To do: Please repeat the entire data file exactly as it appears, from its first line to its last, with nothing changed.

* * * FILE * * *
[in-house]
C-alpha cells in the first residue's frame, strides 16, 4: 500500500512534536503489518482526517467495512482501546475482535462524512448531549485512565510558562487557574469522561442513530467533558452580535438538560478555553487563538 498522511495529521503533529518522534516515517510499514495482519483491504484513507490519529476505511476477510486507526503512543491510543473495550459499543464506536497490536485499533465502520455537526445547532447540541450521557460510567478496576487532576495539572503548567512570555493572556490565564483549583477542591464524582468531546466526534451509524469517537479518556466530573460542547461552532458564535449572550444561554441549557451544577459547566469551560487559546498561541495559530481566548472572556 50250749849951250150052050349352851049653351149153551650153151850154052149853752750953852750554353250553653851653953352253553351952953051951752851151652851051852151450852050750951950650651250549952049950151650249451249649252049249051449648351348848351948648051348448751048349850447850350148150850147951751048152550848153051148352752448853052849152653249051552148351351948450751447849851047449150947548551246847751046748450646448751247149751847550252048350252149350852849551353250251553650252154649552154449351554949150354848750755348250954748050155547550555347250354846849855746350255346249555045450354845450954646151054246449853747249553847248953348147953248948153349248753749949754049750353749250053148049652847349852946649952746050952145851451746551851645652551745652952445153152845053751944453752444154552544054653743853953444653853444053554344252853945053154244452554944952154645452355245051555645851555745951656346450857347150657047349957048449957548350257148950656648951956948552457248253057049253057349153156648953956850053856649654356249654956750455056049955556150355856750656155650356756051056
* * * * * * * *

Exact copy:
[in-house]
C-alpha cells in the first residue's frame, strides 16, 4: 500500500512534536503489518482526517467495512482501546475482535462524512448531549485512565510558562487557574469522561442513530467533558452580535438538560478555553487563538 498522511495529521503533529518522534516515517510499514495482519483491504484513507490519529476505511476477510486507526503512543491510543473495550459499543464506536497490536485499533465502520455537526445547532447540541450521557460510567478496576487532576495539572503548567512570555493572556490565564483549583477542591464524582468531546466526534451509524469517537479518556466530573460542547461552532458564535449572550444561554441549557451544577459547566469551560487559546498561541495559530481566548472572556 50250749849951250150052050349352851049653351149153551650153151850154052149853752750953852750554353250553653851653953352253553351952953051951752851151652851051852151450852050750951950650651250549952049950151650249451249649252049249051449648351348848351948648051348448751048349850447850350148150850147951751048152550848153051148352752448853052849152653249051552148351351948450751447849851047449150947548551246847751046748450646448751247149751847550252048350252149350852849551353250251553650252154649552154449351554949150354848750755348250954748050155547550555347250354846849855746350255346249555045450354845450954646151054246449853747249553847248953348147953248948153349248753749949754049750353749250053148049652847349852946649952746050952145851451746551851645652551745652952445153152845053751944453752444154552544054653743853953444653853444053554344252853945053154244452554944952154645452355245051555645851555745951656346450857347150657047349957048449957548350257148950656648951956948552457248253057049253057349153156648953956850053856649654356249654956750455056049955556150355856750656155650356756051056